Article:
Wednesday 14 May 2014

Charles J. Kickham

Charles J. Kickham (1828-1882)
Though he was totally deaf and almost completely blind because of an accident in boyhood, he wrote what is probably Ireland's greatest historical novel, composed numerous popular ballads, wrote countless stories and newspaper articles, and was one of our finest, idealistic patriots of all time. This was Charles Kickham, a man of supreme courage, not only against the enemies of his country, but against those incapacitating handicaps, and the illnesses brought on by his imprisonment in English jails.

Charles Kickham was born in Mullinahone, Co.Tipperary, "beside the Anner at the foot of Slievenamon", on 9 May 1828. His father was a farmer and shopkeeper noted for his charity and intelligence, while his mother was an O'Mahony, related to the great founder of the Fenian Movement. Two of the boy's uncles were priests, and he was almost entirely educated by his father, and a local scholar named Thomas Cleary who was to die a priest in the USA.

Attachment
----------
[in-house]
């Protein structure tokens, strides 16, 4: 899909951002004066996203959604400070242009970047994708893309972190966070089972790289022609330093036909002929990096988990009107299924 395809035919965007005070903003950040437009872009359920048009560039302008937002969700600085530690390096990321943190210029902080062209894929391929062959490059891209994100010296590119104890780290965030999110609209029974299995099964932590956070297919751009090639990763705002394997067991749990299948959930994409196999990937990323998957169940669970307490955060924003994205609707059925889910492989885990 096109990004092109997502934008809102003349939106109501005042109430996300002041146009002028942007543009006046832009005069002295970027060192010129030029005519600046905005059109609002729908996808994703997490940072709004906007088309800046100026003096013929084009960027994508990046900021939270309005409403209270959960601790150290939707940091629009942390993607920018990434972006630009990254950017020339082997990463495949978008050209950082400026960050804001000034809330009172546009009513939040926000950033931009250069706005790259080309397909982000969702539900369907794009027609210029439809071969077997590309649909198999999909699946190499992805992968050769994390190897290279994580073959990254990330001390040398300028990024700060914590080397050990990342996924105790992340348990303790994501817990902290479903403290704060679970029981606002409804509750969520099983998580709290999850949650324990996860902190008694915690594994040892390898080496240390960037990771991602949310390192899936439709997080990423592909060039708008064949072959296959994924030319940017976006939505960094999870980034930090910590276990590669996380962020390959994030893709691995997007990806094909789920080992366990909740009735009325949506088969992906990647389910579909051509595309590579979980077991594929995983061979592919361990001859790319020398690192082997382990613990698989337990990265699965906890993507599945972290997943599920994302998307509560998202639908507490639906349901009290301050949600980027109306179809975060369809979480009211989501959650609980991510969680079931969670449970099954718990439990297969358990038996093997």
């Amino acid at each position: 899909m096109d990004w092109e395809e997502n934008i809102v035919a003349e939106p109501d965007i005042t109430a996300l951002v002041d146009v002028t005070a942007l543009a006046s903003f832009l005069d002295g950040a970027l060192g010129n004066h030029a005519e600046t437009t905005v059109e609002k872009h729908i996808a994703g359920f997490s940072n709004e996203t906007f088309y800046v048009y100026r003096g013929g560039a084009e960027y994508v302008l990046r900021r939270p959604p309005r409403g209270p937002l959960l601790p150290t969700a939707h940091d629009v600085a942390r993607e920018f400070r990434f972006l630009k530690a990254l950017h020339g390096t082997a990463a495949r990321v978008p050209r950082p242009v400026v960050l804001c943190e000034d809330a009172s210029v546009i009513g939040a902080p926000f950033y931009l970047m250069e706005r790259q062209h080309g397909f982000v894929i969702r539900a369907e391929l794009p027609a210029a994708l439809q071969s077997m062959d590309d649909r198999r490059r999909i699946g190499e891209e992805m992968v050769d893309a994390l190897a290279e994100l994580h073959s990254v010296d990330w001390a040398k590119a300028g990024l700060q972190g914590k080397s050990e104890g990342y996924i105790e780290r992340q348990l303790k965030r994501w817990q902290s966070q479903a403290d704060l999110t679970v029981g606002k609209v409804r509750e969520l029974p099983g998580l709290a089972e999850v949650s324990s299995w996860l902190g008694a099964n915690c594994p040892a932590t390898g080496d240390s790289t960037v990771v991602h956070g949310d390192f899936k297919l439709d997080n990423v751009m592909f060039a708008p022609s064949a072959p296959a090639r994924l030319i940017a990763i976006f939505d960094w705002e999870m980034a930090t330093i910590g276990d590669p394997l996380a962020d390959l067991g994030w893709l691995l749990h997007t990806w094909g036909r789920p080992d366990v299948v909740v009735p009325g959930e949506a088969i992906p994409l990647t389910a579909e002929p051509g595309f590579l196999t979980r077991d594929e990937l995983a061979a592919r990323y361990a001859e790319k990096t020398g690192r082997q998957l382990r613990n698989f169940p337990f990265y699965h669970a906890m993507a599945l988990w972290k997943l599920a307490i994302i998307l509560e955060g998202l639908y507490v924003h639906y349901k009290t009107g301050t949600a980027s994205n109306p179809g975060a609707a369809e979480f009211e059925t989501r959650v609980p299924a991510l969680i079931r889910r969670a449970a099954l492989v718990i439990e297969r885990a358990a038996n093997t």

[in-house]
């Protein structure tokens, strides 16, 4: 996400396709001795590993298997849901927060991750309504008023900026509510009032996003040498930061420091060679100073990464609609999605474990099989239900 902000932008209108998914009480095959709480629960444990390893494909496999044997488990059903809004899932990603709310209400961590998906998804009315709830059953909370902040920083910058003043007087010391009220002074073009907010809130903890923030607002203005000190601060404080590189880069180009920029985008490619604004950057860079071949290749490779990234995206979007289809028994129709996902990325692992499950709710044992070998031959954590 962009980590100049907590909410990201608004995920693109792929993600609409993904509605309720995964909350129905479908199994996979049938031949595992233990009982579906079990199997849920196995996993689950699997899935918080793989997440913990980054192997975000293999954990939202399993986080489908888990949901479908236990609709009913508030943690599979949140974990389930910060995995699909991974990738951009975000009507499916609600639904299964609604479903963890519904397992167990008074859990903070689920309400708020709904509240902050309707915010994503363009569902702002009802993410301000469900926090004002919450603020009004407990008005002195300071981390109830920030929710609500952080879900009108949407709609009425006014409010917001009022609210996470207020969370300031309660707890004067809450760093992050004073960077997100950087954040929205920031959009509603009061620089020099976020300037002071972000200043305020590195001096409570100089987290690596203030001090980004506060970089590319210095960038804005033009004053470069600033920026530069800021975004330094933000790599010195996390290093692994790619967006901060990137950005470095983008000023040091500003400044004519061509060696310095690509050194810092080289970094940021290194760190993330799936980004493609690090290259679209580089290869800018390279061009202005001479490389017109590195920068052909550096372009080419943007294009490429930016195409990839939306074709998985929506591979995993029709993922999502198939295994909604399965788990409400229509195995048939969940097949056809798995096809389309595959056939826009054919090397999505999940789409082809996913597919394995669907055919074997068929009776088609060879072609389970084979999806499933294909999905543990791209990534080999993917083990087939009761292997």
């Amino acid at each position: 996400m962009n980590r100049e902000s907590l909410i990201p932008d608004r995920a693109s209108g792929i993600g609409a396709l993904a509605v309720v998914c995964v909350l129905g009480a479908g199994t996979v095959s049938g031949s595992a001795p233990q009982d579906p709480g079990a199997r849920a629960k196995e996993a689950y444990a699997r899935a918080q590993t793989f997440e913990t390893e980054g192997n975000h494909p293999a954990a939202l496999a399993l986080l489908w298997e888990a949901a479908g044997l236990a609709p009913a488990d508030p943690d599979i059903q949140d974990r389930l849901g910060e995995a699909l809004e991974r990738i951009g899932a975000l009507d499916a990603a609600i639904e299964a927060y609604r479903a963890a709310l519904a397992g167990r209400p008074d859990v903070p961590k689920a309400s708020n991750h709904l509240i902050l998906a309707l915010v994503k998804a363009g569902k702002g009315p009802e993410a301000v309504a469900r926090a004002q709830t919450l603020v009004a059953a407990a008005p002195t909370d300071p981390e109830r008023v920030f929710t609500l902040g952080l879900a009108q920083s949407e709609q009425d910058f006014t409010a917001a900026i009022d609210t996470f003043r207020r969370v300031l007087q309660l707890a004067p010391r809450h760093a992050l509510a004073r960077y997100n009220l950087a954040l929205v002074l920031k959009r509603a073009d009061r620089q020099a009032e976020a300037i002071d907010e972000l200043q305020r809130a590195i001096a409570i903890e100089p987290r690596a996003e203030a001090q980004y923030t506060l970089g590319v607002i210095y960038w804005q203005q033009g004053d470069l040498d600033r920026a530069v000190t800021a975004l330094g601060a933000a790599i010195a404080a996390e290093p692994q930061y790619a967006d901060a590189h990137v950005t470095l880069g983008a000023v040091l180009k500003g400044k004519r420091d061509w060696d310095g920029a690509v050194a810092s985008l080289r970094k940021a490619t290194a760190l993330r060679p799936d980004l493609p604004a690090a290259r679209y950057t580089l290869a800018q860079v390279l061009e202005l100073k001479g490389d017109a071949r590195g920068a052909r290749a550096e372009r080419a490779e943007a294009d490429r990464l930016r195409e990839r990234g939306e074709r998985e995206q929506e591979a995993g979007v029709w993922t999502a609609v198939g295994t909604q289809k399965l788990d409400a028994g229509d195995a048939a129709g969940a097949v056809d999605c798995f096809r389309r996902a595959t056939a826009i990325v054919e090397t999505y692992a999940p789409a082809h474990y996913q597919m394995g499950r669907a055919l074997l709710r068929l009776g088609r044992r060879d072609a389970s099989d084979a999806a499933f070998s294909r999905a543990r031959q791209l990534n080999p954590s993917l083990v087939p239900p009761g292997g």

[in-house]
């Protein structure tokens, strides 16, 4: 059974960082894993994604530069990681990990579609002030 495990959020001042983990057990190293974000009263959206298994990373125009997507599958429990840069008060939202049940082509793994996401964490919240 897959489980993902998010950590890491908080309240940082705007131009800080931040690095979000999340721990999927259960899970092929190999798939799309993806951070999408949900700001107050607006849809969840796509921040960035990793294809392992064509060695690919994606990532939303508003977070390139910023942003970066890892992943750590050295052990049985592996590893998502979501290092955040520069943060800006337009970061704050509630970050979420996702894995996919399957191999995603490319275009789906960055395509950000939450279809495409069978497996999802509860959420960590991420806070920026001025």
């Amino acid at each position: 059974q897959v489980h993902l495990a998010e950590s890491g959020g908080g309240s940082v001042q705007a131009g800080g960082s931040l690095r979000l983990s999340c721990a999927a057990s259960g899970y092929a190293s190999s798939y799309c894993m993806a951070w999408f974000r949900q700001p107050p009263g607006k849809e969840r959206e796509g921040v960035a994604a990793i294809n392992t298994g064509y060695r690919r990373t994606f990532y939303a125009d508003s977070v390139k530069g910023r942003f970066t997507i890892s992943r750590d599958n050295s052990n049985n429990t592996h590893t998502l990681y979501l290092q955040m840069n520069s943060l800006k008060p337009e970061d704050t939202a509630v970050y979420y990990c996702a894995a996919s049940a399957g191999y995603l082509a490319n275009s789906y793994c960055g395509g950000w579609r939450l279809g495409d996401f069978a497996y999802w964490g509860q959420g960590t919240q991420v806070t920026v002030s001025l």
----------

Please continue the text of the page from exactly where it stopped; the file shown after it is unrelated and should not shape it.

Kickham described the home environment many years later in his personal recollections:
Reading aloud was the custom in my father's house. To this fact I think I was indebted for a rather early acquaintance not only with Robinson Crusoe, but with Pickwick, Martin Chuzzlewit, King Lear, Macbeth, Hamlet, The Vicar of Wakefield and diverse other works in prose and verse, which I cannot now so distinctly recall. The Nation, in like manner, was read aloud, not only the speeches in Conciliation Hall and at the Repeal Meetings in the provinces, but also the leading and literary pages, including of course, the Poet's Corner.
The last years years of Kickham's life were spent in Blackrock, Dublin, the better to work on The Irish People—this was the newspaper of the Fenian Brotherhood and had Kickham on it's editorial board—but his heart remained in Mullinahone. He suffered an injury as a result of an accident while crossing the road at the incessantly busy spot near where he then lived at Mountpellier Place. He died sometime later of a stroke on 22 August, 1882. Thousands accompanied his remains all the way to Mullinahone, where the poet-patriot wished to be laid at the foot of Slievenamon.

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